As a singer, Park Hyo-shin has little left to prove.
Since debuting in 2000, he has released nine studio albums, performed in nearly 100 concerts and has many awards under his belt. With a deep, husky voice that pierces the soul and powerful high notes, he has his fair share of passionate and devoted fans, too.
An indication of his status as a singer, Park's latest single "Wild Flower" topped local charts upon its release in March after a nearly 4-year hiatus, even though the singer has done literally nothing to promote it.
Now, the 32-year-old musician is up for a new challenge, trying out his theatrical acting chops in the musical "MOZART!"
Park Hyo-shin (right) plays Mozart in musical "MOZART!" (EMK Musical Company)
In the show, currently running at Sejong Center for the Performing Arts in Seoul, he plays Wolfgang Amadeus Mozart, one of the greatest composers of all time, sharing the role with veteran musical actors Im Tae-kyung and Park Eun-tae.
It is his third, and apparently most ambitious, venture into musical theatre. He played the male supporting role, Death, in the musical "Elizabeth" in 2013. In 2000, when he was still a rookie singer, he appeared in original Korean musical "Rock Hamlet."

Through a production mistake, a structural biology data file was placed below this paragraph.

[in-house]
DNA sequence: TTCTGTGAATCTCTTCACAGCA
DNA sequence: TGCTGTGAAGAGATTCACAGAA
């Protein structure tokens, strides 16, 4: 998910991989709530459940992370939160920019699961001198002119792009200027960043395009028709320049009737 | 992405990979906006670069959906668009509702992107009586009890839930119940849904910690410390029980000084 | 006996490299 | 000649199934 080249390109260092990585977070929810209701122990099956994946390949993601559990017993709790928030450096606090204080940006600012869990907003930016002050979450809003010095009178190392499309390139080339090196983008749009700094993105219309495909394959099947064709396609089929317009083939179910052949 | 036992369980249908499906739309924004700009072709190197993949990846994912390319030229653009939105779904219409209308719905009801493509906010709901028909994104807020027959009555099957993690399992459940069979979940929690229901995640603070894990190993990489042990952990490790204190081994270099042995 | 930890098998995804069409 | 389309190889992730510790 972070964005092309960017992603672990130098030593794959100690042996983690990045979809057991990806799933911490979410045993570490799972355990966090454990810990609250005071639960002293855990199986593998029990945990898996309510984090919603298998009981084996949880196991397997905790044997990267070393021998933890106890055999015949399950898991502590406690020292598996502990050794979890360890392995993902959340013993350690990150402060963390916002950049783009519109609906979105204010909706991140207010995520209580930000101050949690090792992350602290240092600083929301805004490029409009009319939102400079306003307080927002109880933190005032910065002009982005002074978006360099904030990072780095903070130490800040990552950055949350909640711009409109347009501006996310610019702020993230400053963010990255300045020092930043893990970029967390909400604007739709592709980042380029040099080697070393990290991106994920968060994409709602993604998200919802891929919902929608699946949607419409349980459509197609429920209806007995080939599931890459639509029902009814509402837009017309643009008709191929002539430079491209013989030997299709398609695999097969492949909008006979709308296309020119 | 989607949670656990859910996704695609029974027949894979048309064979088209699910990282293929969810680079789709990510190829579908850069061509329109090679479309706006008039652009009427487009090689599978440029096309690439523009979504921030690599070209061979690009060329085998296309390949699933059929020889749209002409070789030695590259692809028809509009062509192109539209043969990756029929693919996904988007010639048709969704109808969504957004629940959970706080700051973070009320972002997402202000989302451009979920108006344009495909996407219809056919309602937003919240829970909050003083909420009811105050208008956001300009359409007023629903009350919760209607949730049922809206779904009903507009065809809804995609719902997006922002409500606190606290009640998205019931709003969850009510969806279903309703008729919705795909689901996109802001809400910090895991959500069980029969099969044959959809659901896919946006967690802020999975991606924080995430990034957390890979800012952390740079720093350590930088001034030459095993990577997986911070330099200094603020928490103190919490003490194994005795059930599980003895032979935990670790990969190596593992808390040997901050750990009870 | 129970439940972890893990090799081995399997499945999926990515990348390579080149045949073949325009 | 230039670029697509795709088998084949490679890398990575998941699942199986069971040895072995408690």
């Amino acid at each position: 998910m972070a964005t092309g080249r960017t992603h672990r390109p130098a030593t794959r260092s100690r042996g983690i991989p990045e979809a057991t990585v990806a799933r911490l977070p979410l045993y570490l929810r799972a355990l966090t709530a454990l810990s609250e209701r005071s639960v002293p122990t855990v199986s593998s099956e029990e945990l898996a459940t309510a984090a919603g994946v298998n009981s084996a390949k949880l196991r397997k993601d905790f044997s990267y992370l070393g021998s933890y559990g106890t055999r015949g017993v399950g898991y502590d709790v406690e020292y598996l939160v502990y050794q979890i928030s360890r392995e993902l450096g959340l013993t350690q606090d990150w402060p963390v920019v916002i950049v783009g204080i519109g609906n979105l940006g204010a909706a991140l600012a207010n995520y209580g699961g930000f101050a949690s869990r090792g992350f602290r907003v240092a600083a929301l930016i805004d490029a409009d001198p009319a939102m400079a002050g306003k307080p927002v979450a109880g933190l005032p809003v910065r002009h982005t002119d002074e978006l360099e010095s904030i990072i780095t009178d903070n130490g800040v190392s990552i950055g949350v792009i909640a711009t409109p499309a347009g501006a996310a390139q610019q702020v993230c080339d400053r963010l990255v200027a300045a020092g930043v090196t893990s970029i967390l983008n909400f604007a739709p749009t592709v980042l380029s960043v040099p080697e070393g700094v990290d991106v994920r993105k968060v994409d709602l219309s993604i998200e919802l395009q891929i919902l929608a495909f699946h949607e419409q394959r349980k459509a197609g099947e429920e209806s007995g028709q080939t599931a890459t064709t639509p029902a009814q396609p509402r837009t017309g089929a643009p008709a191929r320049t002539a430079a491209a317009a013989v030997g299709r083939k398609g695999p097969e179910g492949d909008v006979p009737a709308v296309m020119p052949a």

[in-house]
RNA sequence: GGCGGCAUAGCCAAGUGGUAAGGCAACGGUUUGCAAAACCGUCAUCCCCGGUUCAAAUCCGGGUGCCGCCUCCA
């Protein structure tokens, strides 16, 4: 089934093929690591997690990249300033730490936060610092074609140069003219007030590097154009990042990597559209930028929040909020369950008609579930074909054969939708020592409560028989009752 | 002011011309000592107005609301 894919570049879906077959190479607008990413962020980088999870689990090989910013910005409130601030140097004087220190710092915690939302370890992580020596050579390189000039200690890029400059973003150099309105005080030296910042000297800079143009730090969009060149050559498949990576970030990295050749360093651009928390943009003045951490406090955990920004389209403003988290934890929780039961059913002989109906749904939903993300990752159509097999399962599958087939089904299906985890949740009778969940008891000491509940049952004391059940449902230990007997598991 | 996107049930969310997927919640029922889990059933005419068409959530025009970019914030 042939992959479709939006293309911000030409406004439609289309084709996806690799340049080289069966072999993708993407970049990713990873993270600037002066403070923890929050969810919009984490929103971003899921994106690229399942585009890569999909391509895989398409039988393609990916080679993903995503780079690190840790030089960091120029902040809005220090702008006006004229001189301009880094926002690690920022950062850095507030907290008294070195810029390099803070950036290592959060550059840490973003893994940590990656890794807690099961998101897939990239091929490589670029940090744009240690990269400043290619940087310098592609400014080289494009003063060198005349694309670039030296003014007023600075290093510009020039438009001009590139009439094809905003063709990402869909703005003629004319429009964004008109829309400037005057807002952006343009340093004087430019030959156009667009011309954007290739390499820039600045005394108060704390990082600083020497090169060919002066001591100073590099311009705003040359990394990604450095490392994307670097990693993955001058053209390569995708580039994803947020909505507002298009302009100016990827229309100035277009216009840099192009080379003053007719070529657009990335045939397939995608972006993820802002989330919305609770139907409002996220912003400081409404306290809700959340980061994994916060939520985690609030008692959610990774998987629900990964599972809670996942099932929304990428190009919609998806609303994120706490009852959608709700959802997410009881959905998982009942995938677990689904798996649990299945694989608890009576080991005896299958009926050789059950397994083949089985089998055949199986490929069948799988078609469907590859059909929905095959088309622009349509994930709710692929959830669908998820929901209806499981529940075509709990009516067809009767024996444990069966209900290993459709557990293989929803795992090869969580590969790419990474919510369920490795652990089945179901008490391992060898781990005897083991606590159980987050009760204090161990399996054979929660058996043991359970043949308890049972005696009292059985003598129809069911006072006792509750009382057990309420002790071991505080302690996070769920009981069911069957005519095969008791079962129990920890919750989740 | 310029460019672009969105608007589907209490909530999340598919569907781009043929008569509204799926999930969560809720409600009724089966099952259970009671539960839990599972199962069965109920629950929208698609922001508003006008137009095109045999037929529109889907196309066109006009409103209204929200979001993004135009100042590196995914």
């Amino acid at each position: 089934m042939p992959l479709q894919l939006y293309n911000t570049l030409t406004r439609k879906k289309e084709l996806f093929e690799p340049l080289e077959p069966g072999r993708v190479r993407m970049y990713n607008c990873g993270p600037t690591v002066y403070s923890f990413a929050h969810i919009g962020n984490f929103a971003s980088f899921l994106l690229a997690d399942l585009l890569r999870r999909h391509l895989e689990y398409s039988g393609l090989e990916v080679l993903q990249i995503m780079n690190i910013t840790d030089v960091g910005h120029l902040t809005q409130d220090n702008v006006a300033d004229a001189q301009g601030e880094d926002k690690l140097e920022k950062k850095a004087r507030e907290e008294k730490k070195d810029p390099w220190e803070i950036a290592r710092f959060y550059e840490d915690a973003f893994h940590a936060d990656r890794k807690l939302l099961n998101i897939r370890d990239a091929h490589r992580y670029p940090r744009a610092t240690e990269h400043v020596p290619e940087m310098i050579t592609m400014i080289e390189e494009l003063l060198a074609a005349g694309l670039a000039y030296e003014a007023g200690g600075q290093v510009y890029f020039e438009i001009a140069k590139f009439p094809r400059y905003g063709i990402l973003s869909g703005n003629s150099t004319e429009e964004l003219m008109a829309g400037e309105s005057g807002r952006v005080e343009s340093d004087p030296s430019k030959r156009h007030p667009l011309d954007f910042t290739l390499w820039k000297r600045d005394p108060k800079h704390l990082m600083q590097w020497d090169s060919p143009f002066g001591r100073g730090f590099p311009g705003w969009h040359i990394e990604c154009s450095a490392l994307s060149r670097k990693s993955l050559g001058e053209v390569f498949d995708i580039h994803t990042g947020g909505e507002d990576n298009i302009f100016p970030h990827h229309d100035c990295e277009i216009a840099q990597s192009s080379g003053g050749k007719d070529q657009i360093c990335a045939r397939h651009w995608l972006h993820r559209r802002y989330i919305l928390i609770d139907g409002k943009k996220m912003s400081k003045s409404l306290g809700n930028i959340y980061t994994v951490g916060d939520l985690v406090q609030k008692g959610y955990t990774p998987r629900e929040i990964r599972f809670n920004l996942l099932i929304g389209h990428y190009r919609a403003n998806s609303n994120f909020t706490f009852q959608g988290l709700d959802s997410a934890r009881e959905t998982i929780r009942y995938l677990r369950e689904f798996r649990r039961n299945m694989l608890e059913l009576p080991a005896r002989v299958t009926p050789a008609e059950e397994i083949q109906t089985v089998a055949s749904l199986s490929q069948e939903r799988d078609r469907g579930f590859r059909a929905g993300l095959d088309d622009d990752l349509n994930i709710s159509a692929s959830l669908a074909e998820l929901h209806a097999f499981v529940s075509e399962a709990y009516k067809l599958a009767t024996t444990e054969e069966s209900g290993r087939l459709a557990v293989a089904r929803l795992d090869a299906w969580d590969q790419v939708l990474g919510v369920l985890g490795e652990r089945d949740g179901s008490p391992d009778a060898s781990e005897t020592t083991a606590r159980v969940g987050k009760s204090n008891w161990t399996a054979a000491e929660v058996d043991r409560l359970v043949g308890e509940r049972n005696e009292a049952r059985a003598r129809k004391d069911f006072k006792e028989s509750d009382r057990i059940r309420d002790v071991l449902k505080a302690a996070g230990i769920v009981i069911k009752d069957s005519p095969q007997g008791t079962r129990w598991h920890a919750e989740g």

"MOZART!" is not an easy undertaking. An Austrian show with the book and lyrics by Michael Kunze and music by Sylvester Levay, the musical has had three immensely successful runs in Korea in 2010, 2011 and 2012, and produced the hottest musical star currently in the scene ― Kim Jun-su.
Originally a singer like Park, Kim made his musical debut as Mozart and shot to fame as a musical actor.
The ongoing production starring Park is an "All New MOZART!," the producer EMK Musical Company touts, saying that new numbers were added, with the plot twisted to make it fresh and more appealing to the local audience.
Understandably, Park feels the pressure.
"For me, everything about a musical is still very new and difficult," he said at a press conference last month after an open rehearsal.
"It is difficult for me to try and do just like what other actors have done in their portrayals of Mozart. So I'm trying to create my own Mozart," he added.
And indeed, Park's Mozart was different.
In the early-afternoon performance on June 18, he poured himself out on stage as the musical genius struggling between his father's expectations and his inner desire to find his own way.
Park's Mozart was pure, childish and often self-contradictory, rather than charismatic and manly.
Musically, he nailed the role, perfectly delivering its rock numbers.
Acting-wise, there seemed some room for improvement. Portraying a legendary musician's life, his agonies and shades of madness and gift, would be tough for even veteran actors.
Overall, it looks clear that Park is growing as a musical actor.
When composer Levay came onto the stage after curtain calls on the night of the show's premiere, he expressed his full support for Park, saying "I love you, Hyo-shin." Park burst into tears, saying he will do his best during the show's run through Aug. 3.
When "Mozart!" closes, Park plans to focus on his 10th studio album, which is scheduled for release by the end of this year.
"Hopefully, the positive energy I am getting from this musical will translate into songs (for the new album)," he said.